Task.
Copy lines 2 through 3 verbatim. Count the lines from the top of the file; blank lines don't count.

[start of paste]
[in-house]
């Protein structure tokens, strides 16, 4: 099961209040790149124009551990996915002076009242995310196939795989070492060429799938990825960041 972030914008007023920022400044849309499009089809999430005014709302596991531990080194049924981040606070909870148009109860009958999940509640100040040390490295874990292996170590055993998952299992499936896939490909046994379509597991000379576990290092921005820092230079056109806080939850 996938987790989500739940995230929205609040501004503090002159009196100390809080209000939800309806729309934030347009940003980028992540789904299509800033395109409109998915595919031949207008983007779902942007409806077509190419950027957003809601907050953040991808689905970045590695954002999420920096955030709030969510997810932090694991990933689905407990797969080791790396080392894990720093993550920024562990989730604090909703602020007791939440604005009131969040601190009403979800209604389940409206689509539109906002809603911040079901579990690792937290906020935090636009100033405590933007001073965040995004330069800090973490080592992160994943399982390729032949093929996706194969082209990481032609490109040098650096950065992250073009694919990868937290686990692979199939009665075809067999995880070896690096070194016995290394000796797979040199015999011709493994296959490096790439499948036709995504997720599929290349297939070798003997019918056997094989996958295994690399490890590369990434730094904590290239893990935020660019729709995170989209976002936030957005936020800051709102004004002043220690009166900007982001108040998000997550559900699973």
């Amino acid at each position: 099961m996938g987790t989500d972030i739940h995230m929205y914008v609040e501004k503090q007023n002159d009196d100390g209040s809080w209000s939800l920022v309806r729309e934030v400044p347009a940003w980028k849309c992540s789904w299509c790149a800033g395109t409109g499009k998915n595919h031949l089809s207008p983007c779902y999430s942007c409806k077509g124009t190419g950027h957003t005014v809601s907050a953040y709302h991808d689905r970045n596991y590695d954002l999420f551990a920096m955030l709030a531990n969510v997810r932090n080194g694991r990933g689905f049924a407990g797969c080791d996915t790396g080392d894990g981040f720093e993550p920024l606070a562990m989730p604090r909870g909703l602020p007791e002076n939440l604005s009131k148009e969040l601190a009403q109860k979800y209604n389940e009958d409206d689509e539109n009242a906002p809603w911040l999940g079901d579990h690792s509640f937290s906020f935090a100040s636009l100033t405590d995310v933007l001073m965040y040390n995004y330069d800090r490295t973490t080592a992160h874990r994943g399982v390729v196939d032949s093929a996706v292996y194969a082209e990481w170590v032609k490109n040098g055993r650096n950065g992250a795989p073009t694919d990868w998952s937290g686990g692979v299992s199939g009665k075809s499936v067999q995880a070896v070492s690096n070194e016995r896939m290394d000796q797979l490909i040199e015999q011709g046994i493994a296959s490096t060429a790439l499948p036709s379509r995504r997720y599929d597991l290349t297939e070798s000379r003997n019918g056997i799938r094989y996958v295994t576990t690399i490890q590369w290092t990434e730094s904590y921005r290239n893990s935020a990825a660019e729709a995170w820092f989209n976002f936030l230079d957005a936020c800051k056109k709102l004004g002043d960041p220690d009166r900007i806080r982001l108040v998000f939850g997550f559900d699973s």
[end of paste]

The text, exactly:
């Protein structure tokens, strides 16, 4: 099961209040790149124009551990996915002076009242995310196939795989070492060429799938990825960041 972030914008007023920022400044849309499009089809999430005014709302596991531990080194049924981040606070909870148009109860009958999940509640100040040390490295874990292996170590055993998952299992499936896939490909046994379509597991000379576990290092921005820092230079056109806080939850 996938987790989500739940995230929205609040501004503090002159009196100390809080209000939800309806729309934030347009940003980028992540789904299509800033395109409109998915595919031949207008983007779902942007409806077509190419950027957003809601907050953040991808689905970045590695954002999420920096955030709030969510997810932090694991990933689905407990797969080791790396080392894990720093993550920024562990989730604090909703602020007791939440604005009131969040601190009403979800209604389940409206689509539109906002809603911040079901579990690792937290906020935090636009100033405590933007001073965040995004330069800090973490080592992160994943399982390729032949093929996706194969082209990481032609490109040098650096950065992250073009694919990868937290686990692979199939009665075809067999995880070896690096070194016995290394000796797979040199015999011709493994296959490096790439499948036709995504997720599929290349297939070798003997019918056997094989996958295994690399490890590369990434730094904590290239893990935020660019729709995170989209976002936030957005936020800051709102004004002043220690009166900007982001108040998000997550559900699973």
């Amino acid at each position: 099961m996938g987790t989500d972030i739940h995230m929205y914008v609040e501004k503090q007023n002159d009196d100390g209040s809080w209000s939800l920022v309806r729309e934030v400044p347009a940003w980028k849309c992540s789904w299509c790149a800033g395109t409109g499009k998915n595919h031949l089809s207008p983007c779902y999430s942007c409806k077509g124009t190419g950027h957003t005014v809601s907050a953040y709302h991808d689905r970045n596991y590695d954002l999420f551990a920096m955030l709030a531990n969510v997810r932090n080194g694991r990933g689905f049924a407990g797969c080791d996915t790396g080392d894990g981040f720093e993550p920024l606070a562990m989730p604090r909870g909703l602020p007791e002076n939440l604005s009131k148009e969040l601190a009403q109860k979800y209604n389940e009958d409206d689509e539109n009242a906002p809603w911040l999940g079901d579990h690792s509640f937290s906020f935090a100040s636009l100033t405590d995310v933007l001073m965040y040390n995004y330069d800090r490295t973490t080592a992160h874990r994943g399982v390729v196939d032949s093929a996706v292996y194969a082209e990481w170590v032609k490109n040098g055993r650096n950065g992250a795989p073009t694919d990868w998952s937290g686990g692979v299992s199939g009665k075809s499936v067999q995880a070896v070492s690096n070194e016995r896939m290394d000796q797979l490909i040199e015999q011709g046994i493994a296959s490096t060429a790439l499948p036709s379509r995504r997720y599929d597991l290349t297939e070798s000379r003997n019918g056997i799938r094989y996958v295994t576990t690399i490890q590369w290092t990434e730094s904590y921005r290239n893990s935020a990825a660019e729709a995170w820092f989209n976002f936030l230079d957005a936020c800051k056109k709102l004004g002043d960041p220690d009166r900007i806080r982001l108040v998000f939850g997550f559900d699973s």